North Street, Newry, County Down

North Street, Newry, County Down
North Street, Newry, County Down

Wednesday, 2 April 2014

Charles Jennings [Abt. 1780 -1855] of Newry, County Down

Charles Jennings lived at 28 Monaghan Street, Newry, and married Sophia Corley in 1811.  Sophia was the daughter of Patrick Corley of Clones, County Monaghan, and the sister in-law of Roger Therry, Judge of the Supreme Court NSW 1846-59. 
Charles had a warehouse at 30 Merchant’s Quay.

Rental of the Right Hon. the Earl of Kilmorey's Newry and Crobane     Estates 1822. Incidental Expenses. P. 53. No. 10.
Paid Charles Jennings amt of his acct for iron and coals. 

Eliza Jennings, his sister, was married to John Caraher, who had a house, stores, kiln, office and yard at number 15.
Like his father and brother, Charles was involved with the struggles of the Catholic population, and the fight for Catholic Emancipation.

We, the Undersigned, request a MEETING of the CATHOLIC INHABITANTS of the PARISH of NEWRY, at the NEWRY CATHOLIC POOR SCHOOL, on SUNDAY the 13th day of January, 1828, at the hour of TWO o'clock, for the purpose of petitioning the Legislature for the ENTIRE and UNCONDITIONAL restoration of our unjustly withheld rights; and of adopting such other proper measures, with reference to this subject, as may appear necessary to
said meeting. Newry, 8th January, 1828.
Denis Maguire, Constantine Maguire, John Caraher, Patrick m'Parlan, Mark Devlin, Charles Jennings, P.C.Byrne.

In 1837 he was appointed Newry Town Commissioner.
Charles had a Schooner, the EXPERIMENT.  Details of this vessel appear in the 1843 and 1844 editions of Lloyd’s Register.

EXPERIMENT - 1843-44
 Owners: Jennings
Port of registry: Newry
Voyage: sailed for Lancaster (1843); on Coastal Trade (1844)
Preston Custom House report. Sailed. EXPERIMENT for Newry, coal.

In 1846 Eliza Jennings’ husband John Caraher was declared bankrupt. Charles Jennings was declared bankrupt in 1850.

Bankrupt: Charles Jennings, of Newry, county Armagh, merchant, dealer, and chapman, to surrender on Tuesday, the 3rd day of December, and on Tuesday, the 31st day of December next.

The details of the Incumbered Estate sale of James Scott Molloy held in the Commercial Coffee Room, Newry, in 1851 describe Charles Jennings as a

Tenant under the Court of Chancery, from 1st May, 1849, for seven years…

The yard for sale, leased by Charles Jennings, had

                …limekilns on it, in constant work…

Charles Jennings was on the Provisional Committee of the Newry and Enniskillen Railway extension to Sligo. The expansion of the railways had been proposed in an attempt to encourage and promote commerce. The combination of the slow rate of investment in the new railway projects and the low economic state of the country after the Famine may have contributed to his bankruptcy. Newry had suffered an influx of the poor and the destitute, in part because of the Workhouse which had opened in 1841, and also because Newry and Warrenpoint were ports from which emigrant ships left for England and America. The population of Newry had increased from 18, 415 in 1841, before the Famine, to 20,488 in 1851. Almost two thousand paupers had been assisted in six months in 1847.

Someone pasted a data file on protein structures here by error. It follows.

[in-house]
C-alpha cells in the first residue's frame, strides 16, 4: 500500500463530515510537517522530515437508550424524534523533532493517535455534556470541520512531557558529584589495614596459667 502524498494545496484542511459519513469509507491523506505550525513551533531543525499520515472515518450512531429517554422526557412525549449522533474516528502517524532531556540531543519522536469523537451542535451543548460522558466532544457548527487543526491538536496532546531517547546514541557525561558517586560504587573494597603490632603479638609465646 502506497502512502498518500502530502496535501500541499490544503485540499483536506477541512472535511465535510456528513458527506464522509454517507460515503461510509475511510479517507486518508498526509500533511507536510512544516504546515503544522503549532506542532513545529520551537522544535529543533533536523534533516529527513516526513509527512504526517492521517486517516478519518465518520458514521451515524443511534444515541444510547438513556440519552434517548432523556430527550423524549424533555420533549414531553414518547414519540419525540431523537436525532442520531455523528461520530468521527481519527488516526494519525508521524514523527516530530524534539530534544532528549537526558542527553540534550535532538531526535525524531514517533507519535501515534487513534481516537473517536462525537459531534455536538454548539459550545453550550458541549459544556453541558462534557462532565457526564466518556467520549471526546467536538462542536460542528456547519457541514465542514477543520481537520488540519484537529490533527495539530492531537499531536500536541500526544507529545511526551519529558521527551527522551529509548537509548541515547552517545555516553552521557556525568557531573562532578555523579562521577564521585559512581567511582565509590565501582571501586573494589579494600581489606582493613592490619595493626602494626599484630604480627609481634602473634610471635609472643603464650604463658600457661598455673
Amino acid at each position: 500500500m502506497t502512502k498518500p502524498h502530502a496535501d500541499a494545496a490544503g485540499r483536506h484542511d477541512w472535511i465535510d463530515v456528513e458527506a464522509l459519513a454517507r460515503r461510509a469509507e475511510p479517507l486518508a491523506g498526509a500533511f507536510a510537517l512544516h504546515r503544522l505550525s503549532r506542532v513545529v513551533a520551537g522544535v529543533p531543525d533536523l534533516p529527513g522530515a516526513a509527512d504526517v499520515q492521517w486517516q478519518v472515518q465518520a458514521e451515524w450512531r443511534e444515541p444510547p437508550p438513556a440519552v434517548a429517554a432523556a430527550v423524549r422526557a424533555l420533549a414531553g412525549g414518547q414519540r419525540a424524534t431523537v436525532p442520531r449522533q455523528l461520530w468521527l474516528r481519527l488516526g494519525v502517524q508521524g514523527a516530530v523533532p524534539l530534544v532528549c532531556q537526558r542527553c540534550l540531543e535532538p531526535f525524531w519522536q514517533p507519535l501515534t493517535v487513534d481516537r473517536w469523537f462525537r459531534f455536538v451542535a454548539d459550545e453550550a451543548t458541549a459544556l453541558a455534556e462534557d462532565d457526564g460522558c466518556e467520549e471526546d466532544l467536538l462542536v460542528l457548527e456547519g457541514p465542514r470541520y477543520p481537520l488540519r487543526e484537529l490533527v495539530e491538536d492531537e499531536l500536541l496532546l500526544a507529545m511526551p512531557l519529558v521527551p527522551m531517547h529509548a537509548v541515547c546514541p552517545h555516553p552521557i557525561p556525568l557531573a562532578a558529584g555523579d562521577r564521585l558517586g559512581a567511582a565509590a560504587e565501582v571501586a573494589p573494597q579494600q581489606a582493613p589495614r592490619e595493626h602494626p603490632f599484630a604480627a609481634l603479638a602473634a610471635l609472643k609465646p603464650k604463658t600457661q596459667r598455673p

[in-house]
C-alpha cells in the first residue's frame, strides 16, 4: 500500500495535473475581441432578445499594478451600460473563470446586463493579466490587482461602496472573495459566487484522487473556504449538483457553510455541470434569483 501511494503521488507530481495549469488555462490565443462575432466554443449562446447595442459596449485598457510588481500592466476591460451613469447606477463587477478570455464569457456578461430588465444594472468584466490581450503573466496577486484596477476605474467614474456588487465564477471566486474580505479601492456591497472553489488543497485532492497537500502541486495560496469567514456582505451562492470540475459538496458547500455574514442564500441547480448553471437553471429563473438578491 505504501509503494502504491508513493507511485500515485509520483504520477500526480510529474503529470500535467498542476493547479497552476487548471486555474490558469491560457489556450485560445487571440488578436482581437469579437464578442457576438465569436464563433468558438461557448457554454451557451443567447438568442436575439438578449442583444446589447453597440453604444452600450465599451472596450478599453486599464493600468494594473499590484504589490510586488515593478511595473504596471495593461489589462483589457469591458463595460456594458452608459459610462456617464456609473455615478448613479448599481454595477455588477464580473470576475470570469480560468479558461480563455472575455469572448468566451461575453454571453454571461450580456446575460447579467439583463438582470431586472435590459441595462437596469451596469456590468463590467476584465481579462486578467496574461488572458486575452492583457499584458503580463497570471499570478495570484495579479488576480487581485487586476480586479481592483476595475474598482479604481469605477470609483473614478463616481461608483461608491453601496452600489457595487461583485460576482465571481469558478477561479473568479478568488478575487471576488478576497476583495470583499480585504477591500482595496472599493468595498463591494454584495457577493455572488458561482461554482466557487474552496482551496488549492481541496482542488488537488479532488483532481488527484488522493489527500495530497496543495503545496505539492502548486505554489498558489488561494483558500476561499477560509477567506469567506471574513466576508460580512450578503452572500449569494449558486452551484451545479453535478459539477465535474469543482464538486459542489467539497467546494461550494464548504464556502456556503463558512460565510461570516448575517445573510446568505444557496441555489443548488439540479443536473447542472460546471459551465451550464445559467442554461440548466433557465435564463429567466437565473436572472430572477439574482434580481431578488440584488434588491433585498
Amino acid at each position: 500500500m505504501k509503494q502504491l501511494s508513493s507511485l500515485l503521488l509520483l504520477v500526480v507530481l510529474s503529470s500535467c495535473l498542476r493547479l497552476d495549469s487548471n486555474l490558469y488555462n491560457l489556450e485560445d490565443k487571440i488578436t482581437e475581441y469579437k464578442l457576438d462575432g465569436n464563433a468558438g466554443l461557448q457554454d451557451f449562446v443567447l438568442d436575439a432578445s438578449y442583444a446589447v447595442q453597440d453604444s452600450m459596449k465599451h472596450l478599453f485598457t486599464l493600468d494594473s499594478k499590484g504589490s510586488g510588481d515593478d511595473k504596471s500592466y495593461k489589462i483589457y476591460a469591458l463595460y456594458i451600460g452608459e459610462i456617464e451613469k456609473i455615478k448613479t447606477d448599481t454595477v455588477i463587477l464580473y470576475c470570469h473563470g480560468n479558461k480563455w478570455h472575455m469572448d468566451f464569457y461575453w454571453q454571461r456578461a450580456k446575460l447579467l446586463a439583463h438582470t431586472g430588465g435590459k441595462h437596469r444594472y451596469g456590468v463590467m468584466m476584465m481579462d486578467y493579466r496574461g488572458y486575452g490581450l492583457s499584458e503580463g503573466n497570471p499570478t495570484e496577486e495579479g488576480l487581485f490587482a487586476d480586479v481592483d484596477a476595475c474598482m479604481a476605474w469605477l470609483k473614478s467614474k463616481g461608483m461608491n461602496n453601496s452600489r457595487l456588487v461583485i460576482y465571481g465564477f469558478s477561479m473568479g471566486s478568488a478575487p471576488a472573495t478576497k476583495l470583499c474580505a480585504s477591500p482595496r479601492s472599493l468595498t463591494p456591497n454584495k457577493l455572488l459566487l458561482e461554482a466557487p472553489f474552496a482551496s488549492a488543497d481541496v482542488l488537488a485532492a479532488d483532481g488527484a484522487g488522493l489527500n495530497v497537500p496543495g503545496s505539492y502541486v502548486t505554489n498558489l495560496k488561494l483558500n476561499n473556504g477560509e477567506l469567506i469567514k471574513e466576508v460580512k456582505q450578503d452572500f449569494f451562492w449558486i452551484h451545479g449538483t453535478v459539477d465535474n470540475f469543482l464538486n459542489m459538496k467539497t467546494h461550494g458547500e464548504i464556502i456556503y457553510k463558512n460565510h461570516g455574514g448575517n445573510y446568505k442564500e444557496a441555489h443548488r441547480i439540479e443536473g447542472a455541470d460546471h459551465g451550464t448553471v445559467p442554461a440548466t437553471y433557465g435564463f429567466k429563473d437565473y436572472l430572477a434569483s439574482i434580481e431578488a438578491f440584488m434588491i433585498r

In the Court of Bankruptcy, Dublin, April 15th, 1851, The Belfast and County Down Railway Company in re the Estates of Charles Jennings, a bankrupt.

Pierce Mahony, solicitor to the Dublin and Kingstown Railway noted that

…the distress of the middle classes in Ireland resulting from the schemes of 1844       and 1845 is most alarming at present.

Mother Emmanuel Russell, a member of the congregation of the Sisters of Mercy, Newry, wrote an account of a visit to 28 Monaghan Street before the bankruptcy.

 First, our earliest friends, Mrs. Charles Jennings' family, welcomed us and were very, very kind…and I never forgot the picture of comfort, peace, and genial kindness her Christmas dinner-table presented. Such a handsome numerous family sat round it: father, mother, three sons and five daughters (besides two absentees – a Poor Clare and a police inspector), all bright, handsome faces…. I often recall that picture as that of the happiest family party as well as the handsomest I have ever seen; and most of them with God now, and all scattered.

Four of the sixteen children of Charles and Sophia died in childhood.  Andrew John died aged 27.  Anna Maria became Sister Mary John Jennings of the Poor Clares, a religious order which had come to Newry shortly after Catholic Emancipation. Three of her sisters entered the Presentation Order. Two sons, Joseph, an engineer with William Dargan, the great railway entrepreneur, and Charles, apprenticed to Arthur O’Hagan, solicitor, emigrated to America. Another, John, may have been a wine and spirit merchant on Merchant’s Quay, Newry. Daniel became a County Inspector in the Royal Irish Constabulary.
Charles Jennings died in 1855. His widow Sophia with her daughters Kate, Ellen and Sophia left Newry and came to live in 8 Cabra Terrace, Dublin.

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